Integrating moccasins into relationship commitment ceremonies not only recognized the value and interconnectedness of all our relations into this relationship, but also the political and economic autonomous agency of the respected partners: the governance structures and economic values of the hunt, and the value of transformation and organization from the hunt to the hides to the moccasins.
These reflections extend further than the diamond love story. Through the process of deconstructing the stories that are sold to us, we can begin to construct a more sustainable, and engaging alternative practice within a commitment ceremony of responsibility, accountability, and reciprocity that are centred around the land. These stories support affective economies, and the integration of traditional laws, such as the love law in our political governance.
Do I recommend that everyone go out into the bush and hunt a deer?
Yes! But even if you don’t, understanding that practice is a start to understand and discuss how materialism and capitalism, patriarchy and colonialism are deeply engrained within our personal and intimate relationships.
We most likely have a friend, or a friend of a friend who hunts, and a friend or a friend of a friend who knows how to make a mean pair of moccasins, so we need to start developing these networks in order to depend less on the capitalist system, especially when something as normalized as a diamond can be replaced with moccasins through what Dene scholar Glen Coulthard terms relational “transformative praxis” (2007).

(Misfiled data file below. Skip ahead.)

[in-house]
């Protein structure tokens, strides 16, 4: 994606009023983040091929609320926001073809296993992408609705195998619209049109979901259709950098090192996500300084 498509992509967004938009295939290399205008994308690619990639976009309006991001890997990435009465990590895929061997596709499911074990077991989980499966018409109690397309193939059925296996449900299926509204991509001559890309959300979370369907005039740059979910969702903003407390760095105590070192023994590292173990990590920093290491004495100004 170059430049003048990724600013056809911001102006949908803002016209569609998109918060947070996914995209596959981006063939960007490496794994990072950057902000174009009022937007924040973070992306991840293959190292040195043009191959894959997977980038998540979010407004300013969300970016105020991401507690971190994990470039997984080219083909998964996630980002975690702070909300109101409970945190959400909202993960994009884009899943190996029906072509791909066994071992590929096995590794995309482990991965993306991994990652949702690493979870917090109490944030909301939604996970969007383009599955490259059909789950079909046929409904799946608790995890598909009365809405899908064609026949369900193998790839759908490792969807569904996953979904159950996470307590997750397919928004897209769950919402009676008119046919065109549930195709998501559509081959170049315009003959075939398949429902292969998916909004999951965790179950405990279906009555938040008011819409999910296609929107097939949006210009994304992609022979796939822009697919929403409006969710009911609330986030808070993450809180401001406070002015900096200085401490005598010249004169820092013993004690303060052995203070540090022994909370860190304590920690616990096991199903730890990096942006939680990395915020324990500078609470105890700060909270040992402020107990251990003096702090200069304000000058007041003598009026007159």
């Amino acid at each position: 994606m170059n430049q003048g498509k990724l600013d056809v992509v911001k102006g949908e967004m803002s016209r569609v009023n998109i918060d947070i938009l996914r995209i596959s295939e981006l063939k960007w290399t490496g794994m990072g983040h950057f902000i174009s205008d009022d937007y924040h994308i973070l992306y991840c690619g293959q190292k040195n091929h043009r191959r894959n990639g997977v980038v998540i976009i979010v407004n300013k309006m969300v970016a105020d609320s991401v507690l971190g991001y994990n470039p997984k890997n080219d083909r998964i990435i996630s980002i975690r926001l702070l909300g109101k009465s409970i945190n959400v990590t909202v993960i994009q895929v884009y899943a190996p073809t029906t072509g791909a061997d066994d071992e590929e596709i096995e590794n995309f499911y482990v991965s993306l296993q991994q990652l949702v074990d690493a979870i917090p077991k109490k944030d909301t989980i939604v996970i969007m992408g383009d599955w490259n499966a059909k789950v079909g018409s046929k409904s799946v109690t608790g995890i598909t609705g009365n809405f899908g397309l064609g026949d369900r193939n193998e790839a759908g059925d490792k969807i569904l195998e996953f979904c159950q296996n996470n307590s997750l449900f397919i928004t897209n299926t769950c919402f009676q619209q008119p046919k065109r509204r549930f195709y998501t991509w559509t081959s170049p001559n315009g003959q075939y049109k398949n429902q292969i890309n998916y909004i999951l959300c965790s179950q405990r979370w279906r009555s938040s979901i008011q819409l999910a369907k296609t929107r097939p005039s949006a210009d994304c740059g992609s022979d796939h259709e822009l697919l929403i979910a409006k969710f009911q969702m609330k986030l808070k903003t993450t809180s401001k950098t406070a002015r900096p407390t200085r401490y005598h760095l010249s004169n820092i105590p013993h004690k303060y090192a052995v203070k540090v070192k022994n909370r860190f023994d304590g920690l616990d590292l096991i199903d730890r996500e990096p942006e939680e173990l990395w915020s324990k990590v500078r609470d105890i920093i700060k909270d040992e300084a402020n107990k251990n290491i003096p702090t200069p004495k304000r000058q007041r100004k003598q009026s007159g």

These connections demonstrate the community potential of love dialogue and action, and a transformative praxis involves more than the two people engaged in the potential relationship.
Additionally, using an Indigenous feminism perspective, I am conscious and reflective of our own stories, so that we may share these stories in anti-oppressive ways in our lives and our communities, creating strong and powerful networks.
My challenge to you is to turn inward (Coulthard 2007), as I have done through this journey from selling diamonds to making my first pair of maskasina, and ask: is the diamond ring love story a form of self-conscious traditionalism or can we engage in a love praxis that integrates all our relations in our partnerships?
Through this process of self-recognition, I have discovered that centering the land in all my relationships creates space where I can learn to love truthfully.
Loving all your relations, on the land, is radical and resurgent love praxis.
Coulthard, Glen. “Subjects of Empire: Indigenous Peoples and the ‘Politics of Recognition’ in Canada.” Contemporary Political Theory 6 (2007): 437-460.
Dion, Joseph. My Tribe, the Crees. Calgary, AB: Glenbow Alberta Institute, 1994.
Farrell Racette, Sherry. “She’s a Good Woman: the Economic and Social Power of the Stitch.” Native American and Indigenous Studies Association Conference 2013 June 14-16, 2013. Saskatoon, Saskatchewan.